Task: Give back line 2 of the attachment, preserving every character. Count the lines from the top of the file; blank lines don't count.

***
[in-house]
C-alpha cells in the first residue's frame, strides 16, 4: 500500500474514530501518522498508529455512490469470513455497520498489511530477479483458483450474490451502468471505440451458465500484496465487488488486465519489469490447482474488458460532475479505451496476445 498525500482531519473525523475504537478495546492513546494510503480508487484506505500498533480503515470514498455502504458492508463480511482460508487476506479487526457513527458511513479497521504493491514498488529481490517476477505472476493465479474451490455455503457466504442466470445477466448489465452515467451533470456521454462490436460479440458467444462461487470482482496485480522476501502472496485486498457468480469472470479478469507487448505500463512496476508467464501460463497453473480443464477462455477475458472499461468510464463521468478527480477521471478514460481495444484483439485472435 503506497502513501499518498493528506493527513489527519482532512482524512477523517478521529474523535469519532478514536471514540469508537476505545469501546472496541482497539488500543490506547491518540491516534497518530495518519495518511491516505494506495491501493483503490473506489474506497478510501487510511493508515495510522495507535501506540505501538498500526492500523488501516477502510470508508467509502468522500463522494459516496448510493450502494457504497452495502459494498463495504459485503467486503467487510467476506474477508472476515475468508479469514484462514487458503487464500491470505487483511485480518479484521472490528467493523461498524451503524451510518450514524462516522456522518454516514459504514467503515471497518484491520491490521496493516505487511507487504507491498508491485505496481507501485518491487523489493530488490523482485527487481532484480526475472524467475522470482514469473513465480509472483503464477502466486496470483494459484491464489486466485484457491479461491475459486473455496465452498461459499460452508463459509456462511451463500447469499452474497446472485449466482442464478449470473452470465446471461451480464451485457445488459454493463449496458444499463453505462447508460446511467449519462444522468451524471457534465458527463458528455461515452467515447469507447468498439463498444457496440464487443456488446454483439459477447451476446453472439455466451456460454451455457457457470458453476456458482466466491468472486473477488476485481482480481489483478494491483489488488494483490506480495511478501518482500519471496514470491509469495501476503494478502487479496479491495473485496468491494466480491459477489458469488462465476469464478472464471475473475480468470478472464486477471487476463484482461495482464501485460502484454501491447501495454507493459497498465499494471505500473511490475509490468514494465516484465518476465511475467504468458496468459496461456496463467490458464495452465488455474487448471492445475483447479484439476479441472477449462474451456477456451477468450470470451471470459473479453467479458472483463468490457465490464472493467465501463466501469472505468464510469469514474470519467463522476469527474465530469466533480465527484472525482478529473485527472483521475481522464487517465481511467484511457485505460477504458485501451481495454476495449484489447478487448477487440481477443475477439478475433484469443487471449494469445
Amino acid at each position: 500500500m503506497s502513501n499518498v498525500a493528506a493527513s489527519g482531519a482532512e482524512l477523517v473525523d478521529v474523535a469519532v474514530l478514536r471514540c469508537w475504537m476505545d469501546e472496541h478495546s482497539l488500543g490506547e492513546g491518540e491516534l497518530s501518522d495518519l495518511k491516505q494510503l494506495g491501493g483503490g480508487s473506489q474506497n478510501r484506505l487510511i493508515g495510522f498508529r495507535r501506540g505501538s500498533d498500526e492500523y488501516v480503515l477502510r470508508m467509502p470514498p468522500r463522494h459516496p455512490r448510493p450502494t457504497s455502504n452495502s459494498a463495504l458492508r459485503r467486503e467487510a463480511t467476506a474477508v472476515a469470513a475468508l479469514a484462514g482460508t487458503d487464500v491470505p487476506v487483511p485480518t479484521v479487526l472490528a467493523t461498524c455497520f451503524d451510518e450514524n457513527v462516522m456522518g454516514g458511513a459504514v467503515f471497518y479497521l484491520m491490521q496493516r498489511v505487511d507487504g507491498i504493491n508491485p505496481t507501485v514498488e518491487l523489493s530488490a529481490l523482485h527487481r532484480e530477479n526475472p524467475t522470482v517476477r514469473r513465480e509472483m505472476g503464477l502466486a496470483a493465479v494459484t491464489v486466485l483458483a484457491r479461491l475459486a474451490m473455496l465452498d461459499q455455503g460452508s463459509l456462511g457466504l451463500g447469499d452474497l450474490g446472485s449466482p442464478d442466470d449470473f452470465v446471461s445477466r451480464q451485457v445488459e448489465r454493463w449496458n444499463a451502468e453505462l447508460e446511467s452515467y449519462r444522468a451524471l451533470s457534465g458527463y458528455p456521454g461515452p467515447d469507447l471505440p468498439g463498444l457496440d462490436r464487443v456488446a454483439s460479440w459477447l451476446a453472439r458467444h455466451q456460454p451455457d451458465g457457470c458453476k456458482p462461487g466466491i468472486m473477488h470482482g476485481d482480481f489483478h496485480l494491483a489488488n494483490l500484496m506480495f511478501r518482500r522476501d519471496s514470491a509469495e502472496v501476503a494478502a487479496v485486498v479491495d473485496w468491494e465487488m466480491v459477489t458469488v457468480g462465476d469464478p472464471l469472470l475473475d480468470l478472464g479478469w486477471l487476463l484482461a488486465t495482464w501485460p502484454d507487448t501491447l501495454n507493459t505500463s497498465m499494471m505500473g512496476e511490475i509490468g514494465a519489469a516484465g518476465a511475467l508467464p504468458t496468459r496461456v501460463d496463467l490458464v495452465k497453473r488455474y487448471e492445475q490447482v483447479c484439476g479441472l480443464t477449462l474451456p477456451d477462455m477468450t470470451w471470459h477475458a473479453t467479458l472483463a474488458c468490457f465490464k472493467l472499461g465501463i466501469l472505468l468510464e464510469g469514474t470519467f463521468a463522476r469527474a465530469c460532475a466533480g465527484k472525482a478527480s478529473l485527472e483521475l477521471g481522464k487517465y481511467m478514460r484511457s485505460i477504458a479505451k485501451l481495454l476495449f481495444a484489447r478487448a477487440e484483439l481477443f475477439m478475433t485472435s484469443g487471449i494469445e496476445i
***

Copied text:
C-alpha cells in the first residue's frame, strides 16, 4: 500500500474514530501518522498508529455512490469470513455497520498489511530477479483458483450474490451502468471505440451458465500484496465487488488486465519489469490447482474488458460532475479505451496476445 498525500482531519473525523475504537478495546492513546494510503480508487484506505500498533480503515470514498455502504458492508463480511482460508487476506479487526457513527458511513479497521504493491514498488529481490517476477505472476493465479474451490455455503457466504442466470445477466448489465452515467451533470456521454462490436460479440458467444462461487470482482496485480522476501502472496485486498457468480469472470479478469507487448505500463512496476508467464501460463497453473480443464477462455477475458472499461468510464463521468478527480477521471478514460481495444484483439485472435 503506497502513501499518498493528506493527513489527519482532512482524512477523517478521529474523535469519532478514536471514540469508537476505545469501546472496541482497539488500543490506547491518540491516534497518530495518519495518511491516505494506495491501493483503490473506489474506497478510501487510511493508515495510522495507535501506540505501538498500526492500523488501516477502510470508508467509502468522500463522494459516496448510493450502494457504497452495502459494498463495504459485503467486503467487510467476506474477508472476515475468508479469514484462514487458503487464500491470505487483511485480518479484521472490528467493523461498524451503524451510518450514524462516522456522518454516514459504514467503515471497518484491520491490521496493516505487511507487504507491498508491485505496481507501485518491487523489493530488490523482485527487481532484480526475472524467475522470482514469473513465480509472483503464477502466486496470483494459484491464489486466485484457491479461491475459486473455496465452498461459499460452508463459509456462511451463500447469499452474497446472485449466482442464478449470473452470465446471461451480464451485457445488459454493463449496458444499463453505462447508460446511467449519462444522468451524471457534465458527463458528455461515452467515447469507447468498439463498444457496440464487443456488446454483439459477447451476446453472439455466451456460454451455457457457470458453476456458482466466491468472486473477488476485481482480481489483478494491483489488488494483490506480495511478501518482500519471496514470491509469495501476503494478502487479496479491495473485496468491494466480491459477489458469488462465476469464478472464471475473475480468470478472464486477471487476463484482461495482464501485460502484454501491447501495454507493459497498465499494471505500473511490475509490468514494465516484465518476465511475467504468458496468459496461456496463467490458464495452465488455474487448471492445475483447479484439476479441472477449462474451456477456451477468450470470451471470459473479453467479458472483463468490457465490464472493467465501463466501469472505468464510469469514474470519467463522476469527474465530469466533480465527484472525482478529473485527472483521475481522464487517465481511467484511457485505460477504458485501451481495454476495449484489447478487448477487440481477443475477439478475433484469443487471449494469445